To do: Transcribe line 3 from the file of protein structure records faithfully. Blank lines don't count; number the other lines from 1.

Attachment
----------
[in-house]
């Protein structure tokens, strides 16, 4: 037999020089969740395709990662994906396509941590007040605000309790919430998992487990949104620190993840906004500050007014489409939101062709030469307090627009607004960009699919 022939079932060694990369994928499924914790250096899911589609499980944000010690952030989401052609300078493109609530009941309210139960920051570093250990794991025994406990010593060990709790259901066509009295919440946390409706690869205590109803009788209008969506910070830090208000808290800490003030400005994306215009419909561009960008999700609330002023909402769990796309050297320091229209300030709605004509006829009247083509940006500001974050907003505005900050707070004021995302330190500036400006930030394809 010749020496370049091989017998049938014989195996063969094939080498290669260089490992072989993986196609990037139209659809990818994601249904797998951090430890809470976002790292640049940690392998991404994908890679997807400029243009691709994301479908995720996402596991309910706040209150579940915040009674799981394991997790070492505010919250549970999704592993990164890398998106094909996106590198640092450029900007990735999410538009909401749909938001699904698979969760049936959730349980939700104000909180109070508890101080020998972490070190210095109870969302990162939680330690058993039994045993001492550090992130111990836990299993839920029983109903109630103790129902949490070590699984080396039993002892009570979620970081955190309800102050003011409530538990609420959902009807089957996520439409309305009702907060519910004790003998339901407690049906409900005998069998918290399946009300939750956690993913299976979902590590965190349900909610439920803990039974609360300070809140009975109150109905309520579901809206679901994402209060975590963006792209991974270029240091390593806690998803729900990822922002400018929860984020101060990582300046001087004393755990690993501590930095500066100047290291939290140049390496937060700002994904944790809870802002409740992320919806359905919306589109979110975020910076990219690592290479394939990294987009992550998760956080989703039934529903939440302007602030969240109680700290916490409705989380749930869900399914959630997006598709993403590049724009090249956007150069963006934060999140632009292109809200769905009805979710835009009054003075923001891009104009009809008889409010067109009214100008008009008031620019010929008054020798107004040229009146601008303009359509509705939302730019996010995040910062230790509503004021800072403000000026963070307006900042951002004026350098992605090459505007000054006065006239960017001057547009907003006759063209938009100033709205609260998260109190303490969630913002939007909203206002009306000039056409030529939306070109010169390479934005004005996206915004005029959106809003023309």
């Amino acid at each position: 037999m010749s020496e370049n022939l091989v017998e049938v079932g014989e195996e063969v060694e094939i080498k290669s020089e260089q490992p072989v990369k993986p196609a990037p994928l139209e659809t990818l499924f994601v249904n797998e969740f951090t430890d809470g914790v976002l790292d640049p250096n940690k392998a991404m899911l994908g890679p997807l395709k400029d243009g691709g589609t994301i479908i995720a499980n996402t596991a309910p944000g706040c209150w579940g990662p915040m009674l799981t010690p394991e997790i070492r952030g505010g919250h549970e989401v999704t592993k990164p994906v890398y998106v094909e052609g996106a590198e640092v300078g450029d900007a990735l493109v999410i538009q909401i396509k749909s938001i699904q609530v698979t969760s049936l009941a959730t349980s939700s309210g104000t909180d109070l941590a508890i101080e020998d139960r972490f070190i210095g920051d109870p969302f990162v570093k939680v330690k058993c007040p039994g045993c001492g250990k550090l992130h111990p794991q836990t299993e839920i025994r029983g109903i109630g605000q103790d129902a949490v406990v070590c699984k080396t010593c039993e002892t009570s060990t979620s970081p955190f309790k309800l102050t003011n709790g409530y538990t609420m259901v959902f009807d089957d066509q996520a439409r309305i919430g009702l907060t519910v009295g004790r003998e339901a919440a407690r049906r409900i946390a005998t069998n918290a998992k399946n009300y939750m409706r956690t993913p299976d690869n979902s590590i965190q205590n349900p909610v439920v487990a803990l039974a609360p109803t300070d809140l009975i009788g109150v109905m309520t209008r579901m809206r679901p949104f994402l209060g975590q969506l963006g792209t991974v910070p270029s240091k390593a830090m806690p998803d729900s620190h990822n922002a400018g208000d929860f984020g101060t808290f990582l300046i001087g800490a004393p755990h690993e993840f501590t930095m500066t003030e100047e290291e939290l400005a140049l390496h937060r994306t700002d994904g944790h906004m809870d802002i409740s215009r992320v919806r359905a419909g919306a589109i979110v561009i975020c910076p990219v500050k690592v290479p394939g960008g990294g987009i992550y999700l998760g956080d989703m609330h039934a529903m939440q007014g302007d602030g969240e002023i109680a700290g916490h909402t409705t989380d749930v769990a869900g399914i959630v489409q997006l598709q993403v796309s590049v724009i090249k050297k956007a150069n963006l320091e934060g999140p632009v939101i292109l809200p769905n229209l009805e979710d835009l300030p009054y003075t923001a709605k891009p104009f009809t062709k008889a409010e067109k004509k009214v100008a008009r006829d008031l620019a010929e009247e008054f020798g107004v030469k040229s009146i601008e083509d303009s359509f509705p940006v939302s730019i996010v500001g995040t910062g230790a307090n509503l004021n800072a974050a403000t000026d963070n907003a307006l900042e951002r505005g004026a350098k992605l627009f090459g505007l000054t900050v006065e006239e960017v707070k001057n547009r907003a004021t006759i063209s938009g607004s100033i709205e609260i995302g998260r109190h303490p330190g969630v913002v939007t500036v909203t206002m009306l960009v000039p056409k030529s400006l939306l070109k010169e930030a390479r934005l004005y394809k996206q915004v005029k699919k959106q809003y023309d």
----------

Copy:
């Amino acid at each position: 037999m010749s020496e370049n022939l091989v017998e049938v079932g014989e195996e063969v060694e094939i080498k290669s020089e260089q490992p072989v990369k993986p196609a990037p994928l139209e659809t990818l499924f994601v249904n797998e969740f951090t430890d809470g914790v976002l790292d640049p250096n940690k392998a991404m899911l994908g890679p997807l395709k400029d243009g691709g589609t994301i479908i995720a499980n996402t596991a309910p944000g706040c209150w579940g990662p915040m009674l799981t010690p394991e997790i070492r952030g505010g919250h549970e989401v999704t592993k990164p994906v890398y998106v094909e052609g996106a590198e640092v300078g450029d900007a990735l493109v999410i538009q909401i396509k749909s938001i699904q609530v698979t969760s049936l009941a959730t349980s939700s309210g104000t909180d109070l941590a508890i101080e020998d139960r972490f070190i210095g920051d109870p969302f990162v570093k939680v330690k058993c007040p039994g045993c001492g250990k550090l992130h111990p794991q836990t299993e839920i025994r029983g109903i109630g605000q103790d129902a949490v406990v070590c699984k080396t010593c039993e002892t009570s060990t979620s970081p955190f309790k309800l102050t003011n709790g409530y538990t609420m259901v959902f009807d089957d066509q996520a439409r309305i919430g009702l907060t519910v009295g004790r003998e339901a919440a407690r049906r409900i946390a005998t069998n918290a998992k399946n009300y939750m409706r956690t993913p299976d690869n979902s590590i965190q205590n349900p909610v439920v487990a803990l039974a609360p109803t300070d809140l009975i009788g109150v109905m309520t209008r579901m809206r679901p949104f994402l209060g975590q969506l963006g792209t991974v910070p270029s240091k390593a830090m806690p998803d729900s620190h990822n922002a400018g208000d929860f984020g101060t808290f990582l300046i001087g800490a004393p755990h690993e993840f501590t930095m500066t003030e100047e290291e939290l400005a140049l390496h937060r994306t700002d994904g944790h906004m809870d802002i409740s215009r992320v919806r359905a419909g919306a589109i979110v561009i975020c910076p990219v500050k690592v290479p394939g960008g990294g987009i992550y999700l998760g956080d989703m609330h039934a529903m939440q007014g302007d602030g969240e002023i109680a700290g916490h909402t409705t989380d749930v769990a869900g399914i959630v489409q997006l598709q993403v796309s590049v724009i090249k050297k956007a150069n963006l320091e934060g999140p632009v939101i292109l809200p769905n229209l009805e979710d835009l300030p009054y003075t923001a709605k891009p104009f009809t062709k008889a409010e067109k004509k009214v100008a008009r006829d008031l620019a010929e009247e008054f020798g107004v030469k040229s009146i601008e083509d303009s359509f509705p940006v939302s730019i996010v500001g995040t910062g230790a307090n509503l004021n800072a974050a403000t000026d963070n907003a307006l900042e951002r505005g004026a350098k992605l627009f090459g505007l000054t900050v006065e006239e960017v707070k001057n547009r907003a004021t006759i063209s938009g607004s100033i709205e609260i995302g998260r109190h303490p330190g969630v913002v939007t500036v909203t206002m009306l960009v000039p056409k030529s400006l939306l070109k010169e930030a390479r934005l004005y394809k996206q915004v005029k699919k959106q809003y023309d």